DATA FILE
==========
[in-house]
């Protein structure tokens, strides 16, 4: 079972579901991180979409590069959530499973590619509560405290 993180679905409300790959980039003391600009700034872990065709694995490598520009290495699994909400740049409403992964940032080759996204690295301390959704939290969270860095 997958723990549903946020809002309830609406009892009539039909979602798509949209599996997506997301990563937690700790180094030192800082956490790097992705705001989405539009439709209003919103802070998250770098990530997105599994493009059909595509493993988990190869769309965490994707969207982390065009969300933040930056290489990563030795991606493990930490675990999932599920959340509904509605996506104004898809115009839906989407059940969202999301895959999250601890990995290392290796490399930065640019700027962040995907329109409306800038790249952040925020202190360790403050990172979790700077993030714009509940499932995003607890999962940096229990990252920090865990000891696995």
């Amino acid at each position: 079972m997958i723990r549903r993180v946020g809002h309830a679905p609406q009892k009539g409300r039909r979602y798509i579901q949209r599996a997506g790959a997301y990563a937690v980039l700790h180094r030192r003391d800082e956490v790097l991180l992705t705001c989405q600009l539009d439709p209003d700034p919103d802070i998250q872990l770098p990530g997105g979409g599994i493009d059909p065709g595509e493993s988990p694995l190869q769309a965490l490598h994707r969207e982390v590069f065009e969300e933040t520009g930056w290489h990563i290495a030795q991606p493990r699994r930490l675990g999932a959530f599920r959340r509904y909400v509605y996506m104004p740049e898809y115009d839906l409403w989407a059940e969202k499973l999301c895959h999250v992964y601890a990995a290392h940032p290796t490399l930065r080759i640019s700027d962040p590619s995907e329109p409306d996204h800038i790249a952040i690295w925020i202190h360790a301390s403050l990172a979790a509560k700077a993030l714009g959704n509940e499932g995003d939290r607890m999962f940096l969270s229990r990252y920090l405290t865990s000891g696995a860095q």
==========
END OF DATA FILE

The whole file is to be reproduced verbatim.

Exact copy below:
[in-house]
């Protein structure tokens, strides 16, 4: 079972579901991180979409590069959530499973590619509560405290 993180679905409300790959980039003391600009700034872990065709694995490598520009290495699994909400740049409403992964940032080759996204690295301390959704939290969270860095 997958723990549903946020809002309830609406009892009539039909979602798509949209599996997506997301990563937690700790180094030192800082956490790097992705705001989405539009439709209003919103802070998250770098990530997105599994493009059909595509493993988990190869769309965490994707969207982390065009969300933040930056290489990563030795991606493990930490675990999932599920959340509904509605996506104004898809115009839906989407059940969202999301895959999250601890990995290392290796490399930065640019700027962040995907329109409306800038790249952040925020202190360790403050990172979790700077993030714009509940499932995003607890999962940096229990990252920090865990000891696995």
């Amino acid at each position: 079972m997958i723990r549903r993180v946020g809002h309830a679905p609406q009892k009539g409300r039909r979602y798509i579901q949209r599996a997506g790959a997301y990563a937690v980039l700790h180094r030192r003391d800082e956490v790097l991180l992705t705001c989405q600009l539009d439709p209003d700034p919103d802070i998250q872990l770098p990530g997105g979409g599994i493009d059909p065709g595509e493993s988990p694995l190869q769309a965490l490598h994707r969207e982390v590069f065009e969300e933040t520009g930056w290489h990563i290495a030795q991606p493990r699994r930490l675990g999932a959530f599920r959340r509904y909400v509605y996506m104004p740049e898809y115009d839906l409403w989407a059940e969202k499973l999301c895959h999250v992964y601890a990995a290392h940032p290796t490399l930065r080759i640019s700027d962040p590619s995907e329109p409306d996204h800038i790249a952040i690295w925020i202190h360790a301390s403050l990172a979790a509560k700077a993030l714009g959704n509940e499932g995003d939290r607890m999962f940096l969270s229990r990252y920090l405290t865990s000891g696995a860095q």